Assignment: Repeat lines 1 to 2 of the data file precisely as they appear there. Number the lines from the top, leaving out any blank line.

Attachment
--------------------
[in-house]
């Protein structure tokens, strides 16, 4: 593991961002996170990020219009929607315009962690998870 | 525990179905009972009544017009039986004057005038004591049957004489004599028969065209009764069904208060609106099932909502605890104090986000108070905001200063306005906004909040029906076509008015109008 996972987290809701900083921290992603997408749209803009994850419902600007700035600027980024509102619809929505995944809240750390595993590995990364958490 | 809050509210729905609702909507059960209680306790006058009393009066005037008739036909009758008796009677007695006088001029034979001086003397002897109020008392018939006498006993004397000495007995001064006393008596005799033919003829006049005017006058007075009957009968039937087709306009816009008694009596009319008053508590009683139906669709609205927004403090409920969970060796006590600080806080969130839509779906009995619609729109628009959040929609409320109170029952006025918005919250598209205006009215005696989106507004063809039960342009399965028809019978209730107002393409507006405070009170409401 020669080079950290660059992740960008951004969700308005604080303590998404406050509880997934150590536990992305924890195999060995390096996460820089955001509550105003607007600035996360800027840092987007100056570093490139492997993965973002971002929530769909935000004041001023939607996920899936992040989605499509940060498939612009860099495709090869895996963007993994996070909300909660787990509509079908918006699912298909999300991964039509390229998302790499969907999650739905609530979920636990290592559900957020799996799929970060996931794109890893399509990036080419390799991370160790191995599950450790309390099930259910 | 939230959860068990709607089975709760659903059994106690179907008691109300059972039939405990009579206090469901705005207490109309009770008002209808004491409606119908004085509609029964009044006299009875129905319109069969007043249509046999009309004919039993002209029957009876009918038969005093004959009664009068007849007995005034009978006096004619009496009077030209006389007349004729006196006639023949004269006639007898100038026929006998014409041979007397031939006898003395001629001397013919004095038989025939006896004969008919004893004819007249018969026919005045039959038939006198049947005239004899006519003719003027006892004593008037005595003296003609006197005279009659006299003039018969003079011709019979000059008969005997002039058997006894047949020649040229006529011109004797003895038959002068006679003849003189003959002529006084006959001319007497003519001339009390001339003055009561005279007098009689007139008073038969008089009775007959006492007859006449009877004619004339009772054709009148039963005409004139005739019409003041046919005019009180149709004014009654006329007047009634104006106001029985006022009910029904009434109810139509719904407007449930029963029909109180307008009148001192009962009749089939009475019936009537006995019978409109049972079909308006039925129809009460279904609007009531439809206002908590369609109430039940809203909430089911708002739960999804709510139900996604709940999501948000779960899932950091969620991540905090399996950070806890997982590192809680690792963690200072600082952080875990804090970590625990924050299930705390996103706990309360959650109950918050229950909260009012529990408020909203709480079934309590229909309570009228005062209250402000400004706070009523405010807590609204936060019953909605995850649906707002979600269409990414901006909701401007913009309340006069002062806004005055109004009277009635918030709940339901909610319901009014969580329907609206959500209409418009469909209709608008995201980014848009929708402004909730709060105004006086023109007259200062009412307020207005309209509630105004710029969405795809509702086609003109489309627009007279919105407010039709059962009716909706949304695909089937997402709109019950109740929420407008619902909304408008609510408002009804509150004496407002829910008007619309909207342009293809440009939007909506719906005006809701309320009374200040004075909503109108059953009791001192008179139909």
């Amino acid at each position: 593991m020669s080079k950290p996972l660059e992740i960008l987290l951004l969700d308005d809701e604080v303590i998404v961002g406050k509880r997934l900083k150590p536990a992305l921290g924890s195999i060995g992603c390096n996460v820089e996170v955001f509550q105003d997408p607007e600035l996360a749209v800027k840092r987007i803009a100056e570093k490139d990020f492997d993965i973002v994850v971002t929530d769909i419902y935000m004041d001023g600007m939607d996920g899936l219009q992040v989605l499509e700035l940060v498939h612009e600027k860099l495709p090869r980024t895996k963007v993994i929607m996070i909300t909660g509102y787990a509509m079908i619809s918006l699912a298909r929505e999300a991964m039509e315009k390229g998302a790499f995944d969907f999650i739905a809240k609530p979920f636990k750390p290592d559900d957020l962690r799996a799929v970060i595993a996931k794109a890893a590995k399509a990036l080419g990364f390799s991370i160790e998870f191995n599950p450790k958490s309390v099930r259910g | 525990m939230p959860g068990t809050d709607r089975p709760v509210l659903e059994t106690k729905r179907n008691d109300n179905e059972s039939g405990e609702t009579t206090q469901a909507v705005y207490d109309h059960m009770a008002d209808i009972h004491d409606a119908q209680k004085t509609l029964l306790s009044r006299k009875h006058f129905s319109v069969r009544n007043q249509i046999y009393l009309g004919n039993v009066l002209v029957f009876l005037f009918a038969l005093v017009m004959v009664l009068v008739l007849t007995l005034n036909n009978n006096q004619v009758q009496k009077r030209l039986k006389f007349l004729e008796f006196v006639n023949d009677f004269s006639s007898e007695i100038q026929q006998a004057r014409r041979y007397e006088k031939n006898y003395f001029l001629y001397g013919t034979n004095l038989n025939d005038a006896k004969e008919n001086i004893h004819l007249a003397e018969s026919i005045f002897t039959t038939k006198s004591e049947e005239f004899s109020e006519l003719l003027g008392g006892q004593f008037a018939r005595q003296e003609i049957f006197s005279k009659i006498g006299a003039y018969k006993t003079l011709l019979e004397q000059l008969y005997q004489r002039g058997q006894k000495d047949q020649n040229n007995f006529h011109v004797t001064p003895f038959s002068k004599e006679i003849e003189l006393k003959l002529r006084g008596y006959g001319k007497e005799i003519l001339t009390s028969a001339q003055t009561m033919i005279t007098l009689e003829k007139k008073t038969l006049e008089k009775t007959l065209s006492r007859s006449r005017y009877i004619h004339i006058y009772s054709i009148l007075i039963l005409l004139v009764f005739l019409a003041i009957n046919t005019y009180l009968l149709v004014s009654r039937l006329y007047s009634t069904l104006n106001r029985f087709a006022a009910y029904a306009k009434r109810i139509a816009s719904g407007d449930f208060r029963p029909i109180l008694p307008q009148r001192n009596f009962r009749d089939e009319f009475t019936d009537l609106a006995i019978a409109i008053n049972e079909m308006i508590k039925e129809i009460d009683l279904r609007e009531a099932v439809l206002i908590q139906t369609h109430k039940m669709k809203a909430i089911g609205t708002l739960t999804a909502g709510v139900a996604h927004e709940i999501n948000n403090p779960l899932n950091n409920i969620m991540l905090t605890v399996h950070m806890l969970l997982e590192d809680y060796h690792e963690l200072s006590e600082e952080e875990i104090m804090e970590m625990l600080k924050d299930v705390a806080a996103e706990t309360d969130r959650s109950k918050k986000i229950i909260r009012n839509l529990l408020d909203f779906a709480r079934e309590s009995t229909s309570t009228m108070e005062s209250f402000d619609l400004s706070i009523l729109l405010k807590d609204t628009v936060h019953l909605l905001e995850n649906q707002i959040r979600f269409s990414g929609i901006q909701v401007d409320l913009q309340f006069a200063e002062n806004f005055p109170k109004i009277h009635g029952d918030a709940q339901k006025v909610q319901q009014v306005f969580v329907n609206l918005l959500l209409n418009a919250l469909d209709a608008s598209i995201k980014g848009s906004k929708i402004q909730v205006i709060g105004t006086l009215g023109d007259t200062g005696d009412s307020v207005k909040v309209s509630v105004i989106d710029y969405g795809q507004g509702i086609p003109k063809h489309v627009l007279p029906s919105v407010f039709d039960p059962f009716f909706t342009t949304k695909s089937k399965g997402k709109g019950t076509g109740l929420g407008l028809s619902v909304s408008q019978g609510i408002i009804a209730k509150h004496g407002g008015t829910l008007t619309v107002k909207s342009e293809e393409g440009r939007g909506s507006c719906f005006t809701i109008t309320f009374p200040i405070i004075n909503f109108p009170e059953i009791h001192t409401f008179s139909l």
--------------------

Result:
[in-house]
């Protein structure tokens, strides 16, 4: 593991961002996170990020219009929607315009962690998870 | 525990179905009972009544017009039986004057005038004591049957004489004599028969065209009764069904208060609106099932909502605890104090986000108070905001200063306005906004909040029906076509008015109008 996972987290809701900083921290992603997408749209803009994850419902600007700035600027980024509102619809929505995944809240750390595993590995990364958490 | 809050509210729905609702909507059960209680306790006058009393009066005037008739036909009758008796009677007695006088001029034979001086003397002897109020008392018939006498006993004397000495007995001064006393008596005799033919003829006049005017006058007075009957009968039937087709306009816009008694009596009319008053508590009683139906669709609205927004403090409920969970060796006590600080806080969130839509779906009995619609729109628009959040929609409320109170029952006025918005919250598209205006009215005696989106507004063809039960342009399965028809019978209730107002393409507006405070009170409401 020669080079950290660059992740960008951004969700308005604080303590998404406050509880997934150590536990992305924890195999060995390096996460820089955001509550105003607007600035996360800027840092987007100056570093490139492997993965973002971002929530769909935000004041001023939607996920899936992040989605499509940060498939612009860099495709090869895996963007993994996070909300909660787990509509079908918006699912298909999300991964039509390229998302790499969907999650739905609530979920636990290592559900957020799996799929970060996931794109890893399509990036080419390799991370160790191995599950450790309390099930259910 | 939230959860068990709607089975709760659903059994106690179907008691109300059972039939405990009579206090469901705005207490109309009770008002209808004491409606119908004085509609029964009044006299009875129905319109069969007043249509046999009309004919039993002209029957009876009918038969005093004959009664009068007849007995005034009978006096004619009496009077030209006389007349004729006196006639023949004269006639007898100038026929006998014409041979007397031939006898003395001629001397013919004095038989025939006896004969008919004893004819007249018969026919005045039959038939006198049947005239004899006519003719003027006892004593008037005595003296003609006197005279009659006299003039018969003079011709019979000059008969005997002039058997006894047949020649040229006529011109004797003895038959002068006679003849003189003959002529006084006959001319007497003519001339009390001339003055009561005279007098009689007139008073038969008089009775007959006492007859006449009877004619004339009772054709009148039963005409004139005739019409003041046919005019009180149709004014009654006329007047009634104006106001029985006022009910029904009434109810139509719904407007449930029963029909109180307008009148001192009962009749089939009475019936009537006995019978409109049972079909308006039925129809009460279904609007009531439809206002908590369609109430039940809203909430089911708002739960999804709510139900996604709940999501948000779960899932950091969620991540905090399996950070806890997982590192809680690792963690200072600082952080875990804090970590625990924050299930705390996103706990309360959650109950918050229950909260009012529990408020909203709480079934309590229909309570009228005062209250402000400004706070009523405010807590609204936060019953909605995850649906707002979600269409990414901006909701401007913009309340006069002062806004005055109004009277009635918030709940339901909610319901009014969580329907609206959500209409418009469909209709608008995201980014848009929708402004909730709060105004006086023109007259200062009412307020207005309209509630105004710029969405795809509702086609003109489309627009007279919105407010039709059962009716909706949304695909089937997402709109019950109740929420407008619902909304408008609510408002009804509150004496407002829910008007619309909207342009293809440009939007909506719906005006809701309320009374200040004075909503109108059953009791001192008179139909």